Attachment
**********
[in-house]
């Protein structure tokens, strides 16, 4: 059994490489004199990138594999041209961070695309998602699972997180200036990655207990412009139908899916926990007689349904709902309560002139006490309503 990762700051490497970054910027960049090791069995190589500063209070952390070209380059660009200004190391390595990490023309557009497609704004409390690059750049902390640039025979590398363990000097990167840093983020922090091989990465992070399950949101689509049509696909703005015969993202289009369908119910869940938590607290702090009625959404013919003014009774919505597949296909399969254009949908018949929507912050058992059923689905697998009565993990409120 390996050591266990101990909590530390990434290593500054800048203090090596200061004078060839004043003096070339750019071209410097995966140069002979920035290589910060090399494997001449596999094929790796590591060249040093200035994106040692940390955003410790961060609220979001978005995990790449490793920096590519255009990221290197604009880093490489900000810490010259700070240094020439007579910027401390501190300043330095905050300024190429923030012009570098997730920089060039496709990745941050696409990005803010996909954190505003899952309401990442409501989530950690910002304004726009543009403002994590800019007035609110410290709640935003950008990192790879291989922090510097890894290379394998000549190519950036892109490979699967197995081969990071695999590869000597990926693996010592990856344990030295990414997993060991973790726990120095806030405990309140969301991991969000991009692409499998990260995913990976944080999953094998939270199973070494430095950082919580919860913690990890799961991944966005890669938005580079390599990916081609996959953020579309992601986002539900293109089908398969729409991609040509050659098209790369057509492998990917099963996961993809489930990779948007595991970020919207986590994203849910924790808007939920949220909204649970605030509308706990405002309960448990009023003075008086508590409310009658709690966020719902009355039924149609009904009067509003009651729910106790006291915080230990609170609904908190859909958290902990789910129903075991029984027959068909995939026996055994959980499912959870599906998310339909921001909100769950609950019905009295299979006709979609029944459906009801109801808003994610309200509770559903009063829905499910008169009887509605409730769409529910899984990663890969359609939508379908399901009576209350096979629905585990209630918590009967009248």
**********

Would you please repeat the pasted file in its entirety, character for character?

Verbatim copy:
[in-house]
């Protein structure tokens, strides 16, 4: 059994490489004199990138594999041209961070695309998602699972997180200036990655207990412009139908899916926990007689349904709902309560002139006490309503 990762700051490497970054910027960049090791069995190589500063209070952390070209380059660009200004190391390595990490023309557009497609704004409390690059750049902390640039025979590398363990000097990167840093983020922090091989990465992070399950949101689509049509696909703005015969993202289009369908119910869940938590607290702090009625959404013919003014009774919505597949296909399969254009949908018949929507912050058992059923689905697998009565993990409120 390996050591266990101990909590530390990434290593500054800048203090090596200061004078060839004043003096070339750019071209410097995966140069002979920035290589910060090399494997001449596999094929790796590591060249040093200035994106040692940390955003410790961060609220979001978005995990790449490793920096590519255009990221290197604009880093490489900000810490010259700070240094020439007579910027401390501190300043330095905050300024190429923030012009570098997730920089060039496709990745941050696409990005803010996909954190505003899952309401990442409501989530950690910002304004726009543009403002994590800019007035609110410290709640935003950008990192790879291989922090510097890894290379394998000549190519950036892109490979699967197995081969990071695999590869000597990926693996010592990856344990030295990414997993060991973790726990120095806030405990309140969301991991969000991009692409499998990260995913990976944080999953094998939270199973070494430095950082919580919860913690990890799961991944966005890669938005580079390599990916081609996959953020579309992601986002539900293109089908398969729409991609040509050659098209790369057509492998990917099963996961993809489930990779948007595991970020919207986590994203849910924790808007939920949220909204649970605030509308706990405002309960448990009023003075008086508590409310009658709690966020719902009355039924149609009904009067509003009651729910106790006291915080230990609170609904908190859909958290902990789910129903075991029984027959068909995939026996055994959980499912959870599906998310339909921001909100769950609950019905009295299979006709979609029944459906009801109801808003994610309200509770559903009063829905499910008169009887509605409730769409529910899984990663890969359609939508379908399901009576209350096979629905585990209630918590009967009248």